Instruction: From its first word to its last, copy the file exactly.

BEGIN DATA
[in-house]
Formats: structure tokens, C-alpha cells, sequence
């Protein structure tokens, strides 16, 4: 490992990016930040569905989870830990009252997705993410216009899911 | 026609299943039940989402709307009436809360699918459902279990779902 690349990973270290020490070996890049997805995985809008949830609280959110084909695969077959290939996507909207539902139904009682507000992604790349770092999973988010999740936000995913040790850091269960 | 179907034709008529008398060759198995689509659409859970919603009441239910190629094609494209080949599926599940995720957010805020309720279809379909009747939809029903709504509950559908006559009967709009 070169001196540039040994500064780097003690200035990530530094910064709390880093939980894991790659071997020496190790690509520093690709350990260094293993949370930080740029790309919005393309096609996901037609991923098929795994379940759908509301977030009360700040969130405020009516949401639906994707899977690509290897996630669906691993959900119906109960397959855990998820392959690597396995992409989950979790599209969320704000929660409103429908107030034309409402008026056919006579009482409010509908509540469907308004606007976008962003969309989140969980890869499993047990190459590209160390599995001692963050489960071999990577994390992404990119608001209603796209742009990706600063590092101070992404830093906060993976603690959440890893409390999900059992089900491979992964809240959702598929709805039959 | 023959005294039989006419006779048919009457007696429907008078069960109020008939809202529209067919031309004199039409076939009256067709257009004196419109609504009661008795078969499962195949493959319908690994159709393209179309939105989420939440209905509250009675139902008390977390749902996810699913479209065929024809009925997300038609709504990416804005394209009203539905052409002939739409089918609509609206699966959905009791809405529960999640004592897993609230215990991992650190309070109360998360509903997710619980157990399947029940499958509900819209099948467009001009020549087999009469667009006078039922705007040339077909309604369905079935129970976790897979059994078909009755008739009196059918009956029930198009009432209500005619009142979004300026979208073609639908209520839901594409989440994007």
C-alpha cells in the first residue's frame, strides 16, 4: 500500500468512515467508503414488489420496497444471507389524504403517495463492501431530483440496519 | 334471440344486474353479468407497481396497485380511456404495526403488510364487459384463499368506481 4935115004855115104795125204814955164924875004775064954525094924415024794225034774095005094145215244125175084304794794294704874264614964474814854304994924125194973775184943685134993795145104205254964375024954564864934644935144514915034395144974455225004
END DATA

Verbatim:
[in-house]
Formats: structure tokens, C-alpha cells, sequence
């Protein structure tokens, strides 16, 4: 490992990016930040569905989870830990009252997705993410216009899911 | 026609299943039940989402709307009436809360699918459902279990779902 690349990973270290020490070996890049997805995985809008949830609280959110084909695969077959290939996507909207539902139904009682507000992604790349770092999973988010999740936000995913040790850091269960 | 179907034709008529008398060759198995689509659409859970919603009441239910190629094609494209080949599926599940995720957010805020309720279809379909009747939809029903709504509950559908006559009967709009 070169001196540039040994500064780097003690200035990530530094910064709390880093939980894991790659071997020496190790690509520093690709350990260094293993949370930080740029790309919005393309096609996901037609991923098929795994379940759908509301977030009360700040969130405020009516949401639906994707899977690509290897996630669906691993959900119906109960397959855990998820392959690597396995992409989950979790599209969320704000929660409103429908107030034309409402008026056919006579009482409010509908509540469907308004606007976008962003969309989140969980890869499993047990190459590209160390599995001692963050489960071999990577994390992404990119608001209603796209742009990706600063590092101070992404830093906060993976603690959440890893409390999900059992089900491979992964809240959702598929709805039959 | 023959005294039989006419006779048919009457007696429907008078069960109020008939809202529209067919031309004199039409076939009256067709257009004196419109609504009661008795078969499962195949493959319908690994159709393209179309939105989420939440209905509250009675139902008390977390749902996810699913479209065929024809009925997300038609709504990416804005394209009203539905052409002939739409089918609509609206699966959905009791809405529960999640004592897993609230215990991992650190309070109360998360509903997710619980157990399947029940499958509900819209099948467009001009020549087999009469667009006078039922705007040339077909309604369905079935129970976790897979059994078909009755008739009196059918009956029930198009009432209500005619009142979004300026979208073609639908209520839901594409989440994007």
C-alpha cells in the first residue's frame, strides 16, 4: 500500500468512515467508503414488489420496497444471507389524504403517495463492501431530483440496519 | 334471440344486474353479468407497481396497485380511456404495526403488510364487459384463499368506481 4935115004855115104795125204814955164924875004775064954525094924415024794225034774095005094145215244125175084304794794294704874264614964474814854304994924125194973775184943685134993795145104205254964375024954564864934644935144514915034395144974455225004